A lot of people are discussing Barack Obama's recent off-the-cuff remarks about the Bible and same-sex civil unions. I want to delve a little bit into the contrast he draws between the Sermon on the Mount and Romans 1. The gist of his statement is (1) the Sermon on the Mount is more central to Christian faith than an "obscure" passage in Romans, and (2) the Sermon on the Mount should influence our attitudes toward civil unions in some positive way.
1. I don't think Romans 1 is all that obscure. I think he means that it's difficult to interpret, but there actually isn't all that much disagreement among serious biblical commentators who have bothered to connect their exegesis with a serious study of the whole book. Virtually everyone in that category acknowledges that Paul saw male-male and female-female sexual acts as bad and as the consequence of sin, and most recognize that he saw them as immoral. That doesn't count as obscure in my book, even if a few of the details in the passage might be debated. It's certainly no more obscure than the Sermon on the Mount, which has plenty of contested questions.
2. Romans 1 is not the only passage relevant to homosexuality. The Torah expressly forbids the same thing Romans 1 discusses, and it does so in pretty clear terms in two places in Leviticus and by implication in Genesis 19. I think the prophets may refer to it once or twice, too. In any case, just dismissing Romans 1 wouldn't be enough, but he treats it as sufficient.
3. Romans 1 isn't even the only New Testament passage relevant to this issue. Terms used for the passive and active partners in male-male sex appear in a vice list in I Corinthians (and one of those words appears in I Timothy). Jude 7 also assumes the Torah background.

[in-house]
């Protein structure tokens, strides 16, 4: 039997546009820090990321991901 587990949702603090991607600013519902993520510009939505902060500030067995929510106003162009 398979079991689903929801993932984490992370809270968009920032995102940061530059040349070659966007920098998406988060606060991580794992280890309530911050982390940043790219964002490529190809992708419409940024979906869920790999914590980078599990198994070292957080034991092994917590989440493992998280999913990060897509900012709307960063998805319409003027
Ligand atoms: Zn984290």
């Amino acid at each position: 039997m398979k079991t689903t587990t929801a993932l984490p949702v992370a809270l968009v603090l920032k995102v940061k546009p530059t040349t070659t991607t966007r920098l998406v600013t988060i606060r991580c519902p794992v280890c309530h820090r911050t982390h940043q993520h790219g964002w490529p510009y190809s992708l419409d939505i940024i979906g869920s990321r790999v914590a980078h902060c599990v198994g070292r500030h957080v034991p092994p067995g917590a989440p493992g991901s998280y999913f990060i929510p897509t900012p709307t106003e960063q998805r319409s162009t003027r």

4. What in the Sermon on the Mount does he mean? His argument seems to be that he's more willing to go with a passage he sees as more important over one that's "obscure" (and thus less important?). But what important passage in the Sermon on the Mount does he mean? It has to be a clear enough implication from what Jesus says that it's strong enough to outweigh all these other parts of scripture. Does any part of the Sermon on the Mount have such a clear implication for the issue of civil unions?
Some have suggested that he means the command not to judge, which of course is not a command not to call wrong things wrong, or else the biblical authors would all violate it repeatedly.
Others have put forth the many aspects of the Sermon on the Mount that have to do with loving your neighbor. I wonder if that would be question-begging. Some of the people he is taking issue with do not consider it loving to support same-sex unions, because they see such support as endorsing something immoral and in fact against the well-being of all involved.